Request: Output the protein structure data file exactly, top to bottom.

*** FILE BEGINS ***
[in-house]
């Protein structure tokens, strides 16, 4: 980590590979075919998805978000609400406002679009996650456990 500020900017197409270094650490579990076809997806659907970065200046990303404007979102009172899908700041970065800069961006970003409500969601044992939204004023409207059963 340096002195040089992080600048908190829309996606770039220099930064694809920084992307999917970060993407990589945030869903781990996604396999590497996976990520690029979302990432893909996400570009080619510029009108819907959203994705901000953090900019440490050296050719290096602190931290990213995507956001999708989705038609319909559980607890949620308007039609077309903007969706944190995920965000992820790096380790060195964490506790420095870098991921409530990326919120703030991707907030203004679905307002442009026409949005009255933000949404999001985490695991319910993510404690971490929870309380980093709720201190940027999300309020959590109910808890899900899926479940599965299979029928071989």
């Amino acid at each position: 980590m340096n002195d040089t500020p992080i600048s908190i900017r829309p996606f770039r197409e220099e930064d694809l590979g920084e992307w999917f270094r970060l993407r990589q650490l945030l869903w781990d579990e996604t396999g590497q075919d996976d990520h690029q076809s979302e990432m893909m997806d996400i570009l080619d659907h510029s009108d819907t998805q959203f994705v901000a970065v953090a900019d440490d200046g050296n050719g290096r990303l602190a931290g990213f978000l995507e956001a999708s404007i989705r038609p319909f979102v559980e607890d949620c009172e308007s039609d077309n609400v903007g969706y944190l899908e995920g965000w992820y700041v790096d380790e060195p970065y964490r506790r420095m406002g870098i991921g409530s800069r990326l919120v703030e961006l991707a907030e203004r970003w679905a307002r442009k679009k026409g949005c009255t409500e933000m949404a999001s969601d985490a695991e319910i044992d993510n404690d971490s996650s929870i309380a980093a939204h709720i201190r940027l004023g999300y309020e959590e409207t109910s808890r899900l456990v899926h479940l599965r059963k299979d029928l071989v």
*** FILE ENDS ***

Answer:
[in-house]
């Protein structure tokens, strides 16, 4: 980590590979075919998805978000609400406002679009996650456990 500020900017197409270094650490579990076809997806659907970065200046990303404007979102009172899908700041970065800069961006970003409500969601044992939204004023409207059963 340096002195040089992080600048908190829309996606770039220099930064694809920084992307999917970060993407990589945030869903781990996604396999590497996976990520690029979302990432893909996400570009080619510029009108819907959203994705901000953090900019440490050296050719290096602190931290990213995507956001999708989705038609319909559980607890949620308007039609077309903007969706944190995920965000992820790096380790060195964490506790420095870098991921409530990326919120703030991707907030203004679905307002442009026409949005009255933000949404999001985490695991319910993510404690971490929870309380980093709720201190940027999300309020959590109910808890899900899926479940599965299979029928071989």
């Amino acid at each position: 980590m340096n002195d040089t500020p992080i600048s908190i900017r829309p996606f770039r197409e220099e930064d694809l590979g920084e992307w999917f270094r970060l993407r990589q650490l945030l869903w781990d579990e996604t396999g590497q075919d996976d990520h690029q076809s979302e990432m893909m997806d996400i570009l080619d659907h510029s009108d819907t998805q959203f994705v901000a970065v953090a900019d440490d200046g050296n050719g290096r990303l602190a931290g990213f978000l995507e956001a999708s404007i989705r038609p319909f979102v559980e607890d949620c009172e308007s039609d077309n609400v903007g969706y944190l899908e995920g965000w992820y700041v790096d380790e060195p970065y964490r506790r420095m406002g870098i991921g409530s800069r990326l919120v703030e961006l991707a907030e203004r970003w679905a307002r442009k679009k026409g949005c009255t409500e933000m949404a999001s969601d985490a695991e319910i044992d993510n404690d971490s996650s929870i309380a980093a939204h709720i201190r940027l004023g999300y309020e959590e409207t109910s808890r899900l456990v899926h479940l599965r059963k299979d029928l071989v």